Women's beliefs about medication use during their pregnancy: a UK perspective

Michael Twigg, Angela Lupattelli, Hedvig Nordeng

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Background: Previous research has examined the number and extent of medicines taking in pregnant women but not their beliefs and risk perception surrounding their use.

Objective: To describe beliefs and risk perception associated with medicines use for the treatment of common acute conditions among UK women and explore whether this is related to actual medicines use.

Settings: Cross-sectional, web-based study in the UK

Methods: Pregnant women and mothers within one year of giving birth were invited to participate in an online cross-sectional questionnaire-based study via a pregnancy website in the UK. Anonymous data were collected from women regarding their use of medicines (both over-the-counter and prescribed) and their beliefs regarding medicines use during pregnancy.

Main outcome measures: Pregnant women’s beliefs about medicines and their relation to pharmacological treatment of acute conditions in pregnancy.

Results: Pharmacological treatment of conditions in pregnancy ranged from 65.4% for urinary tract infections (UTIs) to 1.1% for sleeping problems. Almost three out of ten women avoided using some medications during pregnancy. For heartburn and UTIs, women who did not treat the condition viewed medicines in general as being overused, more harmful and less beneficial, than those who treated the condition. In general, UK pregnant women perceived medicines to be beneficial and slightly overused.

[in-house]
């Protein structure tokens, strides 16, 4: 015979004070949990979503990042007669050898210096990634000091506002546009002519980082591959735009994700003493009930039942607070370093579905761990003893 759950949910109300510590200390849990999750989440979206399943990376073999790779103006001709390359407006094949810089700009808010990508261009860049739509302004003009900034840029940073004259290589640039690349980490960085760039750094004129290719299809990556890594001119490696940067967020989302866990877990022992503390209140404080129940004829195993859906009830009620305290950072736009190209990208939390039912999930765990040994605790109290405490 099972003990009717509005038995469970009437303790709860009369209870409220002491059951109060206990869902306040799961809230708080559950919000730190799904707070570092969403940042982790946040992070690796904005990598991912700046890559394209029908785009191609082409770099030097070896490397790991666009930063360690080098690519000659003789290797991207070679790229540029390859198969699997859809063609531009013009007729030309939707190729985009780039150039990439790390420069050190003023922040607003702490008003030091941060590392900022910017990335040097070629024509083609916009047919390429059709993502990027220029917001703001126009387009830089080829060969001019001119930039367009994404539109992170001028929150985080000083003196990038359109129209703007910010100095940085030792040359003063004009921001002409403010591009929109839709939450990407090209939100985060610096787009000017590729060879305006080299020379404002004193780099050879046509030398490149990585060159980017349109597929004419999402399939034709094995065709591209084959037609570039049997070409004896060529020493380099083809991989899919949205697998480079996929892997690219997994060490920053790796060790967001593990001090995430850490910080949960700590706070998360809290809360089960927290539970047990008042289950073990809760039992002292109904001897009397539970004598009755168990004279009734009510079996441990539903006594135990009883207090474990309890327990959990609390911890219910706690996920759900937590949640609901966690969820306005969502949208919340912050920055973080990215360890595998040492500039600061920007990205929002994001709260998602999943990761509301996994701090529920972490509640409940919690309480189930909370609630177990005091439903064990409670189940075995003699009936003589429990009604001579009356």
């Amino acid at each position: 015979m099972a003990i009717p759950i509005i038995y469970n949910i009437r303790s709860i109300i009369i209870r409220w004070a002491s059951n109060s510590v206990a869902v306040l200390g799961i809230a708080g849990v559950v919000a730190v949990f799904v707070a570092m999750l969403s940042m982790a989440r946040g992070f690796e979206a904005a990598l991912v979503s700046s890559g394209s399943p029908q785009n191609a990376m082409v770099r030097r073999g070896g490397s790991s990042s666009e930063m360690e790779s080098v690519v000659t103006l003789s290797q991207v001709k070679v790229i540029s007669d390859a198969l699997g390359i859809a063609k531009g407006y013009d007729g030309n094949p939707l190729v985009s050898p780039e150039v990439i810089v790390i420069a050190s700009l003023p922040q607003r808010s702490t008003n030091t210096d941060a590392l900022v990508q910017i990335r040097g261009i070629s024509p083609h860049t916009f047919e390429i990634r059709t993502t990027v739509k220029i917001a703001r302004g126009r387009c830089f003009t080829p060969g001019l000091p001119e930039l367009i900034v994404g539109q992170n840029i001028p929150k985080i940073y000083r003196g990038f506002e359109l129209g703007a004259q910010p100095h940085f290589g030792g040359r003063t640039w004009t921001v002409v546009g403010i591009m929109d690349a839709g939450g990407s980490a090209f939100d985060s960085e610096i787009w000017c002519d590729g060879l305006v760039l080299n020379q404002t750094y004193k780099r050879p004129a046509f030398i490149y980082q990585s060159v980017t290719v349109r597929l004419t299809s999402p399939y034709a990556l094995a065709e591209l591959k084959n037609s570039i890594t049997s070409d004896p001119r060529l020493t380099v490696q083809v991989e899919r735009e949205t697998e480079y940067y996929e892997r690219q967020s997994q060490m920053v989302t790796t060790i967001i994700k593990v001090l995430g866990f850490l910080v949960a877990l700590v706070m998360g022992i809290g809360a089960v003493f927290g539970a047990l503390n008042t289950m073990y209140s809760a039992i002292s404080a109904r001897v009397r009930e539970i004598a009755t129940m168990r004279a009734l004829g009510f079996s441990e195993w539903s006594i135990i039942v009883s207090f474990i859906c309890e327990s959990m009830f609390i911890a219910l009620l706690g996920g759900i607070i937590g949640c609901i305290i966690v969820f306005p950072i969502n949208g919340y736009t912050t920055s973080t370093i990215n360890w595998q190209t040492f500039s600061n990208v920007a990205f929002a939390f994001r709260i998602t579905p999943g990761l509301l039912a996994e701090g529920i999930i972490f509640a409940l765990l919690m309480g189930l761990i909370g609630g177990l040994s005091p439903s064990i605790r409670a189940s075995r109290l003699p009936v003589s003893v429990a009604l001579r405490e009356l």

Conclusions: Women’s beliefs about medications impact on treatment of specific conditions in pregnancy such as heartburn and UTIs. Healthcare professionals should explore patient’s beliefs regarding medication at the first maternity care visit to promote appropriate medication use in pregnancy.
Original languageEnglish
Pages (from-to)968–976
Number of pages19
JournalInternational Journal of Clinical Pharmacy
Issue number4
Early online date30 May 2016
Publication statusPublished - Aug 2016


  • Beliefs about medicines
  • Medicines
  • Pregnancy
  • Risk perception
  • United Kingdom

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